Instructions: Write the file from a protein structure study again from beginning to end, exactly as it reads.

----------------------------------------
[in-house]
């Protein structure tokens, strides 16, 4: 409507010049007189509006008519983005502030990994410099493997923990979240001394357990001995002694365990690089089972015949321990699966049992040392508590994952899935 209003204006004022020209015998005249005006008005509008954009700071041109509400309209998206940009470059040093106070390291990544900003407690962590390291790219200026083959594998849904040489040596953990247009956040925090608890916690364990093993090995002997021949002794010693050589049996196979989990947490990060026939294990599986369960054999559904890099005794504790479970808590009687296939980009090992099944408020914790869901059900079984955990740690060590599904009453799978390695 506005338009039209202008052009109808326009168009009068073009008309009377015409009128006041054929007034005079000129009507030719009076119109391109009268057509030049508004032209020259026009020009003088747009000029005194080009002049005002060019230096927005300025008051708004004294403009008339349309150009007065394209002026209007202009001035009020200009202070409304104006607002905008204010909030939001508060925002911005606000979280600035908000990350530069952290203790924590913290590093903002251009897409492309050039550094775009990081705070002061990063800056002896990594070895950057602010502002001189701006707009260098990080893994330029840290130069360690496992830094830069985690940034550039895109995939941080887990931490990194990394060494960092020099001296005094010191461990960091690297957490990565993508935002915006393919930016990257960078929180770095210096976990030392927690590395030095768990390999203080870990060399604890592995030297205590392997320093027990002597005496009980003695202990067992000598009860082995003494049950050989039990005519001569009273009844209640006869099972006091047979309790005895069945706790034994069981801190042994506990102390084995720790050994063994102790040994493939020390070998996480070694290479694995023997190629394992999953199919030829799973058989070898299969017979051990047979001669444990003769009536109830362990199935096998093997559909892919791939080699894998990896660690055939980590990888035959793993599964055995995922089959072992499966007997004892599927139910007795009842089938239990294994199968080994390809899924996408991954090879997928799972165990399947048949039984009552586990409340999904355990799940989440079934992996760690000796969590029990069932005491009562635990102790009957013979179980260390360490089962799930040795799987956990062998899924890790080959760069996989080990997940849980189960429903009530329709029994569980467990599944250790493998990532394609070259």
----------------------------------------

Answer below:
[in-house]
């Protein structure tokens, strides 16, 4: 409507010049007189509006008519983005502030990994410099493997923990979240001394357990001995002694365990690089089972015949321990699966049992040392508590994952899935 209003204006004022020209015998005249005006008005509008954009700071041109509400309209998206940009470059040093106070390291990544900003407690962590390291790219200026083959594998849904040489040596953990247009956040925090608890916690364990093993090995002997021949002794010693050589049996196979989990947490990060026939294990599986369960054999559904890099005794504790479970808590009687296939980009090992099944408020914790869901059900079984955990740690060590599904009453799978390695 506005338009039209202008052009109808326009168009009068073009008309009377015409009128006041054929007034005079000129009507030719009076119109391109009268057509030049508004032209020259026009020009003088747009000029005194080009002049005002060019230096927005300025008051708004004294403009008339349309150009007065394209002026209007202009001035009020200009202070409304104006607002905008204010909030939001508060925002911005606000979280600035908000990350530069952290203790924590913290590093903002251009897409492309050039550094775009990081705070002061990063800056002896990594070895950057602010502002001189701006707009260098990080893994330029840290130069360690496992830094830069985690940034550039895109995939941080887990931490990194990394060494960092020099001296005094010191461990960091690297957490990565993508935002915006393919930016990257960078929180770095210096976990030392927690590395030095768990390999203080870990060399604890592995030297205590392997320093027990002597005496009980003695202990067992000598009860082995003494049950050989039990005519001569009273009844209640006869099972006091047979309790005895069945706790034994069981801190042994506990102390084995720790050994063994102790040994493939020390070998996480070694290479694995023997190629394992999953199919030829799973058989070898299969017979051990047979001669444990003769009536109830362990199935096998093997559909892919791939080699894998990896660690055939980590990888035959793993599964055995995922089959072992499966007997004892599927139910007795009842089938239990294994199968080994390809899924996408991954090879997928799972165990399947048949039984009552586990409340999904355990799940989440079934992996760690000796969590029990069932005491009562635990102790009957013979179980260390360490089962799930040795799987956990062998899924890790080959760069996989080990997940849980189960429903009530329709029994569980467990599944250790493998990532394609070259």